Deborah Coffman, coordinator of professional development for the Arkansas Department of Education, is the recipient of the first J.D. and Mary Lou Mashburn Award presented by the Mashburn Center for Learning at the University of Central Arkansas.  

The J.D. and Mary Lou Mashburn Award recognizes professionals who demonstrate a resolve and commitment to grow and sustain the University of Central Arkansas’ Mashburn Center for Learning mission. A key element of the operating philosophy of the Mashburn Center is to create resources and opportunities that encourage Arkansas educators to promote a sense of purpose, hope, academic achievement, and resilience for learners who struggle as they experience barriers to learning.  

The success of the center can only be realized through the commitment and expertise of many individuals. J.D. and Mary Lou Mashburn founded the Mashburn Center for Learning in 1991. Dr. Mashburn and his family have generously shared their resources to help Arkansas educators work more successfully with struggling learners.

Coffman was recognized for her leadership and work with the Arkansas Adolescent Literacy Intervention. A testimony to Coffman’s leadership involves the participation of many Arkansas school districts in the Arkansas Adolescent Literacy Intervention  including Bentonville, Lincoln, Cabot, Conway, Harrisburg, Magnolia, Monticello, Batesville, Fayetteville, Forrest City, White County Central, De Queen, Harmony Grove, North Little Rock, Ledbetter, McGhee, Beebe, Paragould, Bryant, Paragould, Oscar Hamilton, Camden Fairview, Drew Central, Benton, Greenbrier, Valley View, South Conway County, and a number of private schools. AALI focuses on providing professional development for educators to utilize routines and strategies that enable struggling learners to be successful.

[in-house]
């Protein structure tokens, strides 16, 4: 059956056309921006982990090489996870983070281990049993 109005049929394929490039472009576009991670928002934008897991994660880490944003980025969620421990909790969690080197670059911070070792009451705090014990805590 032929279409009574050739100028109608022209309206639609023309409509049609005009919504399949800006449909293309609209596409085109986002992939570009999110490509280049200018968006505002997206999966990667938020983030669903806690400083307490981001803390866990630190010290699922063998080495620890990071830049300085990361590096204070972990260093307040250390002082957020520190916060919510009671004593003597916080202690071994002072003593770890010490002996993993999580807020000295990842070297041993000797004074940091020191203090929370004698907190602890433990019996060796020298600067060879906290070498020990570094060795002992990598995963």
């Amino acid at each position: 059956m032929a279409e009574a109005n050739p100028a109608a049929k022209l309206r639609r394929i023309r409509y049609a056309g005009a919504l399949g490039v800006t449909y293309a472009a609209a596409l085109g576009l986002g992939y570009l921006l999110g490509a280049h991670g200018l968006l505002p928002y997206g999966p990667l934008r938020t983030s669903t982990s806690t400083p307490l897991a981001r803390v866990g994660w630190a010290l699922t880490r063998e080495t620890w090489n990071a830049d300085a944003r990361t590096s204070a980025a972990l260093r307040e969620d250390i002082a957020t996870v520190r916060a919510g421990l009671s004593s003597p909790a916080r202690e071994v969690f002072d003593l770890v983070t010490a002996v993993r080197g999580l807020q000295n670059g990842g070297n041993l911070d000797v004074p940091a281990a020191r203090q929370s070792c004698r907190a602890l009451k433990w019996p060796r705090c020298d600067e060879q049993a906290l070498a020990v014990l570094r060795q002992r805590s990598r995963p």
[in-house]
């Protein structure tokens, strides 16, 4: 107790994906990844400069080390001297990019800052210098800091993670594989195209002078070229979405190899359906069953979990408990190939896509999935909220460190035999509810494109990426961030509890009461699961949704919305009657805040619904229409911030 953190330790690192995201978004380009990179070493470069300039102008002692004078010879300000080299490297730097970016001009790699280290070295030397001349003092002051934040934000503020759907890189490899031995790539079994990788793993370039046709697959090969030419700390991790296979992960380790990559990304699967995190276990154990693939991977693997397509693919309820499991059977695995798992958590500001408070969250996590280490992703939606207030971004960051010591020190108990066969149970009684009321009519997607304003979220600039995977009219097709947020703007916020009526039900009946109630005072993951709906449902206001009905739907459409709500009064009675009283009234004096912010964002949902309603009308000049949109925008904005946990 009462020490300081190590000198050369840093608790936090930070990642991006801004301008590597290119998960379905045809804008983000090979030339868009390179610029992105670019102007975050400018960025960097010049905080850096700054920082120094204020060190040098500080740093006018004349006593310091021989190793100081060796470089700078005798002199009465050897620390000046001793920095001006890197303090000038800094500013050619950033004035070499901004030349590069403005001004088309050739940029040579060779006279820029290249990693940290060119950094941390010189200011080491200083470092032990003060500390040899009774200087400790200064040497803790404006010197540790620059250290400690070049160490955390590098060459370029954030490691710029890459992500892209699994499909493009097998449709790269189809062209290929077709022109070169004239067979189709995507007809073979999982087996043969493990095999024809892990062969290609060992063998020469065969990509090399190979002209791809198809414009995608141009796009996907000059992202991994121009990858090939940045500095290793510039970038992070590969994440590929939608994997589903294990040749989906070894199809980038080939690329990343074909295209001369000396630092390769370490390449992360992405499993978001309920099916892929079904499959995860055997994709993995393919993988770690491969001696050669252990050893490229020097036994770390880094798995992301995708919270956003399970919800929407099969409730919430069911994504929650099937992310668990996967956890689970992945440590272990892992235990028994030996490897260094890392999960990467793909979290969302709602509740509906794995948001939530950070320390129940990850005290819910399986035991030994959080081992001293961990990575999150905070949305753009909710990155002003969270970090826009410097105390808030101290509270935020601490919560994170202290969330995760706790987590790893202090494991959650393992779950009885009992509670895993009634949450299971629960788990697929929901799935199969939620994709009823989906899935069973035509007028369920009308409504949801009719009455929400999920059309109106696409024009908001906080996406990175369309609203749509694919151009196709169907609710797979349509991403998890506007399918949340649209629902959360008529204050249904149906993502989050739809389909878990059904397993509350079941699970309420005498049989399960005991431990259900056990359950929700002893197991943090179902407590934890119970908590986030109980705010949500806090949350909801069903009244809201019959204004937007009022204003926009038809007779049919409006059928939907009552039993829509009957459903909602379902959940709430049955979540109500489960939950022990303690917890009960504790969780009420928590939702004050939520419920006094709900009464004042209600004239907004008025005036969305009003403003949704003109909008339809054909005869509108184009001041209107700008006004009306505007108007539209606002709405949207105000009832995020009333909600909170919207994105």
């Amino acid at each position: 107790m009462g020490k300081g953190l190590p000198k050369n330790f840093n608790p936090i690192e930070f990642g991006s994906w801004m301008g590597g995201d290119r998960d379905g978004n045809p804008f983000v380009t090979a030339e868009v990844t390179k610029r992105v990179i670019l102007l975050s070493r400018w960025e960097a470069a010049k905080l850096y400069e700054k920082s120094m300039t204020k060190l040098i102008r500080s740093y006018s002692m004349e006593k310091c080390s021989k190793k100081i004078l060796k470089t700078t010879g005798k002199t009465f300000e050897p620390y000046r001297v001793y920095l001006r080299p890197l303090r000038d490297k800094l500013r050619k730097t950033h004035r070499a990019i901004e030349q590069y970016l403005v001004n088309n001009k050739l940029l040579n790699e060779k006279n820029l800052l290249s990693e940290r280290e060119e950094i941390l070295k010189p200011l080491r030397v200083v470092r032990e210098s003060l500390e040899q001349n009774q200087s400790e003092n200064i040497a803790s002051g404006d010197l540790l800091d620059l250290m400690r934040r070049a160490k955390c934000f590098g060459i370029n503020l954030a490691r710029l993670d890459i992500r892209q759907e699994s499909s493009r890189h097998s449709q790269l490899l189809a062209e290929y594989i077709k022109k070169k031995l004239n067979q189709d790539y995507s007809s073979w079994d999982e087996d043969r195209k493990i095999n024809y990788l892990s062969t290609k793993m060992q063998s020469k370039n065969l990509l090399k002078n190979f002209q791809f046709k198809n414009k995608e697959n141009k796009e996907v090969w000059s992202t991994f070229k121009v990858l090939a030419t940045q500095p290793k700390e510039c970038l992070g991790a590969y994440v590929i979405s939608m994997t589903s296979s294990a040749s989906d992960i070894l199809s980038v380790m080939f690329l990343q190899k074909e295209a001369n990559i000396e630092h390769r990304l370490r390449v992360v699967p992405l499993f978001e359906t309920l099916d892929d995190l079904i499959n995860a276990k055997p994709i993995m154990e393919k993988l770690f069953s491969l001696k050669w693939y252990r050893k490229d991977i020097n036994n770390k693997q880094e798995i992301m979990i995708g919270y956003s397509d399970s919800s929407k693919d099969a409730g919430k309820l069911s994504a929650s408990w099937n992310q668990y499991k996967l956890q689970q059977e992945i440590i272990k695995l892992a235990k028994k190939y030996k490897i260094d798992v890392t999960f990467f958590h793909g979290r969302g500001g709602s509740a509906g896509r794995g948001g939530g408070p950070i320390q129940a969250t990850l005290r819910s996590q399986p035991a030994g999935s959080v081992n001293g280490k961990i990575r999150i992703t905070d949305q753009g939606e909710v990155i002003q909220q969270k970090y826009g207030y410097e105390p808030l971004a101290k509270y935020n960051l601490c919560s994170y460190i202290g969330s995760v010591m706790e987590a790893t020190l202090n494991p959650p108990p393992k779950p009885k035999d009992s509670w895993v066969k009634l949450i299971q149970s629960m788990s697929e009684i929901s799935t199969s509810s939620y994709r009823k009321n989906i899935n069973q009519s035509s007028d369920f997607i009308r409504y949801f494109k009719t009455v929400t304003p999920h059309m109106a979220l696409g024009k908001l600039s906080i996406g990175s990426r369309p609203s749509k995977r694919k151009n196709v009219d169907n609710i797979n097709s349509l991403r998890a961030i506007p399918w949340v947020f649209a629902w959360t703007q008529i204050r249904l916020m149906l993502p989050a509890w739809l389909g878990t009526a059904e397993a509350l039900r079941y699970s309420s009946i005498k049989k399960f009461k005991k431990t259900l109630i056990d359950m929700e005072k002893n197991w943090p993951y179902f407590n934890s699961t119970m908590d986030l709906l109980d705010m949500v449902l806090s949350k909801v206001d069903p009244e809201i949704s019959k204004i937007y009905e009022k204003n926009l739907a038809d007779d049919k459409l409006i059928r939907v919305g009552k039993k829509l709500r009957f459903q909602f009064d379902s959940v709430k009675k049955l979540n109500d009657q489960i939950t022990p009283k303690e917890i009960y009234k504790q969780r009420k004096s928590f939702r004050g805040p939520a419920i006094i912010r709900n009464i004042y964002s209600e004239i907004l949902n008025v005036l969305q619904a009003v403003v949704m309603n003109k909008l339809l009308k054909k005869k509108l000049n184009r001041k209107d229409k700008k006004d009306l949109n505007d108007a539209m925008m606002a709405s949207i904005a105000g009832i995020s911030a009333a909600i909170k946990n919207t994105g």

"Deborah demonstrates the resolve to build and sustain best practices for helping struggling learners," said Dr. Mark Cooper, director of the Mashburn Center for Learning.

Coffman’s colleagues agree that her ideas are a necessity to AALI. Patty Kohler-Evans, coordinator of professional development for the Mashburn Center, and Renee Calhoon, director of the AALI agree. Both stated Coffman insists that a sustainability model for professional learning be integral to AALI.

Coffman said she is honored to receive an award with people who make a difference in the lives of students. 

"As recipient of the Mashburn Award, I share this honor with all the partners who make such a difference in the lives of struggling learners — the UCA Mashburn Center for Learning, the Arkansas Department of Education, districts, schools, and the growing number of Certified Arkansas Professional Developers. These partners represent an outstanding team of educators," she said.